Herb York’s lectures on magnetic fusion had a specific goal in mind - to stimulate the interest of us physicists to join him in forming a new laboratory on a site near Livermore.
This new lab was to have fusion research as one of its
A New Laboratory Formed
To make a long story short, after Herb’s
lectures there was ferment among many of us - trying to think of
ways to solve the controlled fusion problem. Several of us then
joined the new lab, some to work on controlled fusion and others to
work on classified military applications.
Even before 1952 it was beginning to be evident that within perhaps less than a century the world could no longer count on fossil fuels for its ever-increasing energy demands, In long term it would have to rely on energy released in nuclear reactions, that is, either fission or fusion.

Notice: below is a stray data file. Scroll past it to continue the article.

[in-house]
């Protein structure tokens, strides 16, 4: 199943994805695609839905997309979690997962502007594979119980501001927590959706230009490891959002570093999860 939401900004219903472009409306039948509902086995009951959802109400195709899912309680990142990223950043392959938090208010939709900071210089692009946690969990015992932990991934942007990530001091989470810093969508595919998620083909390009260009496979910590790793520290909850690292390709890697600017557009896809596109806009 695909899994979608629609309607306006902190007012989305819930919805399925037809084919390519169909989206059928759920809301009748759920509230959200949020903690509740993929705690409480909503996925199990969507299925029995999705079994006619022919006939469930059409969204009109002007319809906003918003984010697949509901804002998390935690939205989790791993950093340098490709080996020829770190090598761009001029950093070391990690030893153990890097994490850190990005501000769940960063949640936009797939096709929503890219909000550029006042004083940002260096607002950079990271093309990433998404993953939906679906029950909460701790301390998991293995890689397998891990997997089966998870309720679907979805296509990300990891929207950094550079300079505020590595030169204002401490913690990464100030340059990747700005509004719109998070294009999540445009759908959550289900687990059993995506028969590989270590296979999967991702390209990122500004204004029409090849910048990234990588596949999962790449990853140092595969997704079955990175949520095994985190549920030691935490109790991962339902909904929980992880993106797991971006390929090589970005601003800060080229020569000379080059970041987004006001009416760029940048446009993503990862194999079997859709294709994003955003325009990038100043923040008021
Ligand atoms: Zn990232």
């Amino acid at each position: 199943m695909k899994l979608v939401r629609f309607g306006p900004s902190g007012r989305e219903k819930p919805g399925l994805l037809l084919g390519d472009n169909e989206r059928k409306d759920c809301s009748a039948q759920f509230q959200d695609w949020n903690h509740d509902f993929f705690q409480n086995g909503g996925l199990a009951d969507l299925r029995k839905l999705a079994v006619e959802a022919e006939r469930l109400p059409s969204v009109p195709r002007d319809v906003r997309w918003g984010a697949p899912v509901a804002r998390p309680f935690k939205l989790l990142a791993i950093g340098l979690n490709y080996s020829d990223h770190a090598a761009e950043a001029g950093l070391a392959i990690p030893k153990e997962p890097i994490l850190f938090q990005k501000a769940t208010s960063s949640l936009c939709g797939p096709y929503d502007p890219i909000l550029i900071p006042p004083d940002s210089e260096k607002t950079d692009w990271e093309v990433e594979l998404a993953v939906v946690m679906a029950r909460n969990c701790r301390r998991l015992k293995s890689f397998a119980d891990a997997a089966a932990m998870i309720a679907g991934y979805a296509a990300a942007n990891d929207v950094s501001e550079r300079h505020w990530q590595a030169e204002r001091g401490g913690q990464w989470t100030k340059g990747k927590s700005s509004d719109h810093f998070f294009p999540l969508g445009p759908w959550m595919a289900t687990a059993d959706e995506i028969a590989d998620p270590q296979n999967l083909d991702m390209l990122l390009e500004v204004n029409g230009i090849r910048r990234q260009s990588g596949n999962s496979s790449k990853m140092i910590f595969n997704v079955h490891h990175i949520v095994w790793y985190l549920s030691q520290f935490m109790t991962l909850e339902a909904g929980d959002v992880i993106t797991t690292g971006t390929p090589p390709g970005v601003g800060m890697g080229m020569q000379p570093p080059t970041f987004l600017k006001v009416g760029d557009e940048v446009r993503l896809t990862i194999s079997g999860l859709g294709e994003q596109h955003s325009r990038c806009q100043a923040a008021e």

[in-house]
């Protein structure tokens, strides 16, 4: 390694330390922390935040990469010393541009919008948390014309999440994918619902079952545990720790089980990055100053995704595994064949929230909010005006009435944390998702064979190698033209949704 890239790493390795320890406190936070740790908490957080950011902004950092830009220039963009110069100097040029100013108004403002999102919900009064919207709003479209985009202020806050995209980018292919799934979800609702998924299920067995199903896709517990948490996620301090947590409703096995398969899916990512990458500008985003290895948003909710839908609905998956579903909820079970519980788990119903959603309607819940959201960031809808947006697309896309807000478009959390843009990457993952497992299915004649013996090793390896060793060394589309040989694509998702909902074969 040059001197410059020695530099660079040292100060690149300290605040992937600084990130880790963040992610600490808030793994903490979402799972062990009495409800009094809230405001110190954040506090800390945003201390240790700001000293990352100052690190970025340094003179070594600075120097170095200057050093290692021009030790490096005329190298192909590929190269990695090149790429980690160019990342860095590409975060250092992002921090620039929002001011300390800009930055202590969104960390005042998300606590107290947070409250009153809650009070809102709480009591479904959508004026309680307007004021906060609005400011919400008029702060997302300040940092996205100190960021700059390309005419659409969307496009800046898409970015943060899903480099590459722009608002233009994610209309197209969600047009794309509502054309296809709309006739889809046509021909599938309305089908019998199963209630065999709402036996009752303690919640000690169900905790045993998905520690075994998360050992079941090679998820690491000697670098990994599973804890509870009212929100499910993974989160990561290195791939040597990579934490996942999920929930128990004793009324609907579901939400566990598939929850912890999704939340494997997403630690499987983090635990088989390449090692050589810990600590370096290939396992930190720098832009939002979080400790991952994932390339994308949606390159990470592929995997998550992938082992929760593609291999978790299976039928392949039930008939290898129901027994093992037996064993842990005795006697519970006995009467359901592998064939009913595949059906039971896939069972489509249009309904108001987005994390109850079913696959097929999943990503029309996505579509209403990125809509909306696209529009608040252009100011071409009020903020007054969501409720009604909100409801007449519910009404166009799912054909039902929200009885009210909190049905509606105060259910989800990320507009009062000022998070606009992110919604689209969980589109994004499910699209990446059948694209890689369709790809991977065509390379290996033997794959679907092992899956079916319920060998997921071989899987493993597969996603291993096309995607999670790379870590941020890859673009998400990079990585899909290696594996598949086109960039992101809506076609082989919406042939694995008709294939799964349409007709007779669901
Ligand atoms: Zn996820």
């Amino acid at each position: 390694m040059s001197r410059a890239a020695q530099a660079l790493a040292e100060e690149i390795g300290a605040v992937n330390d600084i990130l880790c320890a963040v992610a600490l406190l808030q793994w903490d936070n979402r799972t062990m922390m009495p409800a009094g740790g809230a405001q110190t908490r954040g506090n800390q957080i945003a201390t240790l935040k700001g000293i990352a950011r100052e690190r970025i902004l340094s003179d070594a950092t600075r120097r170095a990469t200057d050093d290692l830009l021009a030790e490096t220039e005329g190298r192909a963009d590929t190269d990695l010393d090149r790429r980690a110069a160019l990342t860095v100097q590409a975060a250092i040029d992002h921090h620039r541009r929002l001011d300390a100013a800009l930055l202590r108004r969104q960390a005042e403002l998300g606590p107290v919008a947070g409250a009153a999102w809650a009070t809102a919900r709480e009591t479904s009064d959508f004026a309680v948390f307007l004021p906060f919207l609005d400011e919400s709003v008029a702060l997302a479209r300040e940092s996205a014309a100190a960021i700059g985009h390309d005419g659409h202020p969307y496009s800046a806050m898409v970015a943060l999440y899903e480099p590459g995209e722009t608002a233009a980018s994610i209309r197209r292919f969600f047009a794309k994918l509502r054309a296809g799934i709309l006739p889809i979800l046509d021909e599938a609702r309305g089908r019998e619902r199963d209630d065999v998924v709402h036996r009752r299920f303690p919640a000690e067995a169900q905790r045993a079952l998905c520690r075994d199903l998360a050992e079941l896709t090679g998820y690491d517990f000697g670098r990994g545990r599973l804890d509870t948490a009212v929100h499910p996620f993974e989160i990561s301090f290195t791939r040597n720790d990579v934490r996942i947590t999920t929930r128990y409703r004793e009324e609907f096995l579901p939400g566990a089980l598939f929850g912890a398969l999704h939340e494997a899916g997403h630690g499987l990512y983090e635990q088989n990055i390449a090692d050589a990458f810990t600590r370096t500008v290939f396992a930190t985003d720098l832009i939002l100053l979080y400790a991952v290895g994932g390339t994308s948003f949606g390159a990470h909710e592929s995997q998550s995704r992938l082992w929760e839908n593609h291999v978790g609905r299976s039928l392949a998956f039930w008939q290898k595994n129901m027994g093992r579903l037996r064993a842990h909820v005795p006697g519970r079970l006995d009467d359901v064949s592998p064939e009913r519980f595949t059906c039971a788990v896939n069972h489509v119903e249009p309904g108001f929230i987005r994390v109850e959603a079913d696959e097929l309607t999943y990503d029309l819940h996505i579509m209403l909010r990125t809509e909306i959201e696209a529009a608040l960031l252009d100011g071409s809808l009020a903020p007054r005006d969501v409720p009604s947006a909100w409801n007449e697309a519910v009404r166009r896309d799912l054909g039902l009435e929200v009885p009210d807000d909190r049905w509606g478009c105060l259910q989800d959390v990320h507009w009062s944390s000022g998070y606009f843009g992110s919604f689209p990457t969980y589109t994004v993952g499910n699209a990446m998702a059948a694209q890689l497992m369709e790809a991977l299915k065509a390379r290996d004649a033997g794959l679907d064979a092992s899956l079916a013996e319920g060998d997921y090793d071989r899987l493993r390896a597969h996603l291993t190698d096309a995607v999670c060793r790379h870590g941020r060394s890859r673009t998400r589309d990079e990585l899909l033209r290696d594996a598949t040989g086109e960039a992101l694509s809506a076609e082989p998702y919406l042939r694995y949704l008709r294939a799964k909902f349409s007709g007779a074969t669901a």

To those of us that went to Livermore with Herb it seemed obvious that the fusion of heavy hydrogen was the way to go, and we pointed to the world’s huge fusion fuel reserve - the fact that 1 in every 6500 atoms of hydrogen in water was a deuterium atom.
Here was a fuel reserve that was not
only virtually inexhaustible, but one that would be cheap and
universally available; no fusion OPECs and no future conflicts born
of competition for limited fuel resources.
Then think about putting that flow of water into a deuterium separation plant, using well-known energy-efficient separation techniques. From that input of ordinary water there would come out of the separation plant a small stream of heavy hydrogen - deuterium.